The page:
The Tigers announced early on in the off season, that they would not resign Delmon Young and released utility player, Ryan Raburn.  Young hit .267 with 18 homeruns and 74 RBI’s this season, but was a defensive liability and went through big slumps.  He was the ALCS MVP and hit .367 in the World Series but the return of Victor Martinez made Young disposable.  Raburn slumped all year hitting only .177 with one homerun and 12 RBI’s in 66 games, although he was very versatile defensively, playing four positions, his struggles at the plate put him on the chopping block.    The Tigers made the first big splash of the Hot Stove League season, signing Angels right fielder Torii Hunter to a two year deal worth 26 million dollars.  Hunter is a career .277 hitter with 297 homeruns, 1193 RBI’s and nine Gold Gloves but is a bit of a free swinger, fanning 1434 times in his career while only walking 577 times.  In 2012 Hunter hit .316 with 19 homers and 94 RBI’s striking out 133 times and walking only 38.  The 133 K’s are only one behind 2012 Tigers team leader Austin Jackson.  The word is Hunter will hit second behind Austin Jackson and I question the idea of having 267 strikeouts hitting 1-2 in front of Miguel Cabrera and Prince Fielder.  The Tigers brass has already stated right fielder Brennan Boesch will be brought back in 2013 but for what reason?  With Hunter already announced as the starting right fielder, how much time will Boesch get?  Yes, Boesch had an off year in 2012, hitting 43 points lower with eight less hits, four less homeruns and 21 more strikeouts in 17 more games than in 2011 and Hunter hit 73 points higher than Boesch but he struck out 31 more times in only eight more games.  Is Boesch’s play in right so bad that the Tigers needed to bring in someone to shore up that corner?  If you simply look at errors, than Boesch wins with two over Hunter’s four but in today’s baseball it is all about sabermetrics and Hunter leads in these new categories such as; range factor, speed score, defensive runs saved, out of zone plays made, value over replacement and wins over replacement.  I’m not real sure how much credence I put in these stats but the powers that be in baseball look at these factors more and more so I guess that is why Hunter gets the nod over Boesch.  By all accounts, Hunter is a real asset in the clubhouse and has a work ethic second to none, so we will see how this move turns out for the Tigers.  With Young gone the Tigers have a need for a left fielder but have two young players waiting in the wings to take over and become every day players.  Andy Dirks shared time with Young in left and in right with Boesch.  Dirks had a decent season; hitting .322 with eight homers and 35 RBI’s with five triples and 23 walks in 88 games.  Quintin Berry spent time in center as well as left and was the surprise of the season, earning Tigers Rookie of the Year honors.  Originally brought up to replace Jackson after he was hurt, Berry stayed with the big club after Jackson returned, hitting .258 with two homeruns, 29 RBI’s and 21 steals, a area in which the Tigers have been lacking for some time.  Berry can play either left or center but with Jackson in center it appears he will platoon in left with Dirks while spelling Jackson in center from time to time.  The status of Avisail Garcia is another question.  Will he be returned to the minors or stay with the big club?  After being brought up late in the season he played well enough to earn a spot on the post season roster hitting .319 in 23 games.  In the playoffs he hit .330 with four RBI’s.  Garcia is a natural center fielder but down the stretch and in the playoffs played right and can play left as well giving the Tigers even more versatility in the outfield.  There are a few other moves the Tigers have made or need to make, catcher and pitcher being the most important.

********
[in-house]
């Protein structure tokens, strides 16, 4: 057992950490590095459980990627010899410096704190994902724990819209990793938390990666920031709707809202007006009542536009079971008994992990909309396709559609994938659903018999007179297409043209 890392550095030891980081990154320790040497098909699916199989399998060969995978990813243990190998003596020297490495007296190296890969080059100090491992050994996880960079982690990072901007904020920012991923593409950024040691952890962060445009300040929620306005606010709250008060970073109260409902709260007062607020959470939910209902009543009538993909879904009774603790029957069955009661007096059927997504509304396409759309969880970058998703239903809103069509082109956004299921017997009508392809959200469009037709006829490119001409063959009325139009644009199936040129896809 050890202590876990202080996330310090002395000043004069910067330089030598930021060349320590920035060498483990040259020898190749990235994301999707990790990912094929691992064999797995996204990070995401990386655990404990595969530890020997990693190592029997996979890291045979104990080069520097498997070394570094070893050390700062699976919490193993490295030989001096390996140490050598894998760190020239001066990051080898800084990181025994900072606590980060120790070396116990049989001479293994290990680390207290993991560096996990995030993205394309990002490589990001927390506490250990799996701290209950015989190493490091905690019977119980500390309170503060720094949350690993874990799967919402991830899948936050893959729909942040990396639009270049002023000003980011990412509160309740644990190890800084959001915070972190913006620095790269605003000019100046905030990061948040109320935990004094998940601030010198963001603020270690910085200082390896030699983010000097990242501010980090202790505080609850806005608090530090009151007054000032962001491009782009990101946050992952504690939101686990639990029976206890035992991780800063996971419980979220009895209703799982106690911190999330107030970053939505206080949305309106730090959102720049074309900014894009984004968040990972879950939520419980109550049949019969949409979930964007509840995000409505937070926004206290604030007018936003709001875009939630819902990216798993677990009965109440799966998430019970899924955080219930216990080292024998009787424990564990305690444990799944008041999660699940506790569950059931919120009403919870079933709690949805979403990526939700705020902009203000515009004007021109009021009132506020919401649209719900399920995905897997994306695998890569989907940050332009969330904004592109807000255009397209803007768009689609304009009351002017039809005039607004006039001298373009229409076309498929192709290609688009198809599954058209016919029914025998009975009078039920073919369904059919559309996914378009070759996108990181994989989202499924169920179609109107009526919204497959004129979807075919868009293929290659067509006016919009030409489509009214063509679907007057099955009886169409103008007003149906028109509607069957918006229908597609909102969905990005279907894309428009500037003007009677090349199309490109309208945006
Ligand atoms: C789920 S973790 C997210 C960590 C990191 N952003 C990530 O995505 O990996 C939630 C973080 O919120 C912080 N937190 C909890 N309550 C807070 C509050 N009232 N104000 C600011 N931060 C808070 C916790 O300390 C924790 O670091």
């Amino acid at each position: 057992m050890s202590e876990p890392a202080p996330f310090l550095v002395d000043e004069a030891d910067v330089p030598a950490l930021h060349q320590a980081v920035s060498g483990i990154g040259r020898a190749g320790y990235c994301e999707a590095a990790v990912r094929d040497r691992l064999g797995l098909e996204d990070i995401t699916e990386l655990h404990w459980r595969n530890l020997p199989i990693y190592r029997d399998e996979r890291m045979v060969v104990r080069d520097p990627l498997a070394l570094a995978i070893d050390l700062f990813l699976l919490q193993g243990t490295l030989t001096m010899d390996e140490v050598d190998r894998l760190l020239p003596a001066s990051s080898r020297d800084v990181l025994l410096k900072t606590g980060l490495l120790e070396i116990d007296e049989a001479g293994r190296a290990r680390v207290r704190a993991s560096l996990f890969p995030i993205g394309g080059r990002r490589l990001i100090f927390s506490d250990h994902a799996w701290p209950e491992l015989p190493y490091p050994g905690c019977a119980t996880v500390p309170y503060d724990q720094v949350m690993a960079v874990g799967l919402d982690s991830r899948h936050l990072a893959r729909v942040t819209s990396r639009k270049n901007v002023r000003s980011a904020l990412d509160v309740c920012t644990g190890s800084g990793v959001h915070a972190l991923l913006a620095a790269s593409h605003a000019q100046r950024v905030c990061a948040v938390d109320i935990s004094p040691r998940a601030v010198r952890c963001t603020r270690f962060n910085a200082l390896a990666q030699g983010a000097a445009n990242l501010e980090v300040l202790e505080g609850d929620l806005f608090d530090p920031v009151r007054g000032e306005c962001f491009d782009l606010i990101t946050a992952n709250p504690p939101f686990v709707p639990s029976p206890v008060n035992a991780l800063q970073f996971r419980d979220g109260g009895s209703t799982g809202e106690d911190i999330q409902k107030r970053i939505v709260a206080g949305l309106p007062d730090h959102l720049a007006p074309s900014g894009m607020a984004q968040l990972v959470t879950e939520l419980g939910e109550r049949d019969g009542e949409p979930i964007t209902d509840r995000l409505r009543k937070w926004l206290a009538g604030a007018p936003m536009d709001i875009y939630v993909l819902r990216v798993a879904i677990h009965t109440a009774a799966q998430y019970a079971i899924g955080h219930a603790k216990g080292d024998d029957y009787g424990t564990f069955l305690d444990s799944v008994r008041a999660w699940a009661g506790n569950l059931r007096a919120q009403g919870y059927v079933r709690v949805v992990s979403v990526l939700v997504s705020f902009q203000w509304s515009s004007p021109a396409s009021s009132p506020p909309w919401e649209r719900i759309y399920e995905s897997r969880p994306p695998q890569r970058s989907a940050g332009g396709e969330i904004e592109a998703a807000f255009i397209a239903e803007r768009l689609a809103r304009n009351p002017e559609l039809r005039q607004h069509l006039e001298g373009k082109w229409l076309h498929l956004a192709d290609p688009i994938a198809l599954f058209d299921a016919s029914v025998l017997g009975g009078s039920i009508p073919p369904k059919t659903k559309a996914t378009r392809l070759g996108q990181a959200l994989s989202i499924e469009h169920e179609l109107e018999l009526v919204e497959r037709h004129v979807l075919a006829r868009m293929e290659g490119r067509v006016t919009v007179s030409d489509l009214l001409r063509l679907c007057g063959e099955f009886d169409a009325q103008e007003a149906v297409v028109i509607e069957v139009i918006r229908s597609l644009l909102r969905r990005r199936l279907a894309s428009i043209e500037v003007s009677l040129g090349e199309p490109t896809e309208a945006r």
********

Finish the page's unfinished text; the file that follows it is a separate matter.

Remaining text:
Gerald Laird was let go by the Tigers and signed by the Braves opening up the backup catcher spot.  Bryan Holaday the other catcher listed on the 40 man roster was an unimpressive .240 with 2 homers and 25 RBI’s at AAA Toledo last season and .250 in six games with Detroit.  The top prospect at catcher is James McCann who is solid behind the dish but a light hitting .237 with two homeruns and 39 RBI’s in the minors.  It is possible Patrick Leyland could be brought up but he is only 21 and probably needs a little more seasoning in the minors but a real good spring training effort could change that.  I have heard people say that Victor Martinez could be Avila’s backup, but that idea is just ludicrous, he is returning from a whole season on the disabled list with a torn ACL and the worst thing for him would to be behind the plate at all.  Holiday will most likely start the season backing up Avila but I would not be surprised if both McCann and Leyland see time in Detroit next year.  The other player on the Tigers free agent list is right hand starting pitcher Anibal Sanchez.  The Tigers traded top pitching prospect Jacob Turner along with catcher Rob Brantley left handed pitcher Brian Flynn and a 2013 draft pick for Sanchez and second baseman Omar Infante and I’d hate to see the Tigers give up on him so quickly.  Sanchez suffered from poor run support in 2012 going 4-6 with a 3.74 ERA while giving up 31runs on 81 hits, eight homeruns, 15 walks and 57 strikeouts in 74-2/3 innings of work.  That works out to three runs per game, it is not the fault of a pitcher if he gives up three runs but still loses six games and doesn’t get a decision in another two.  That stat is placed squarely on the shoulders of the offense and while Sanchez struggled in the regular season he pitched well in the post season and the Tigers should make every effort to resign him.  If not, then the questions become who will be the fifth starter?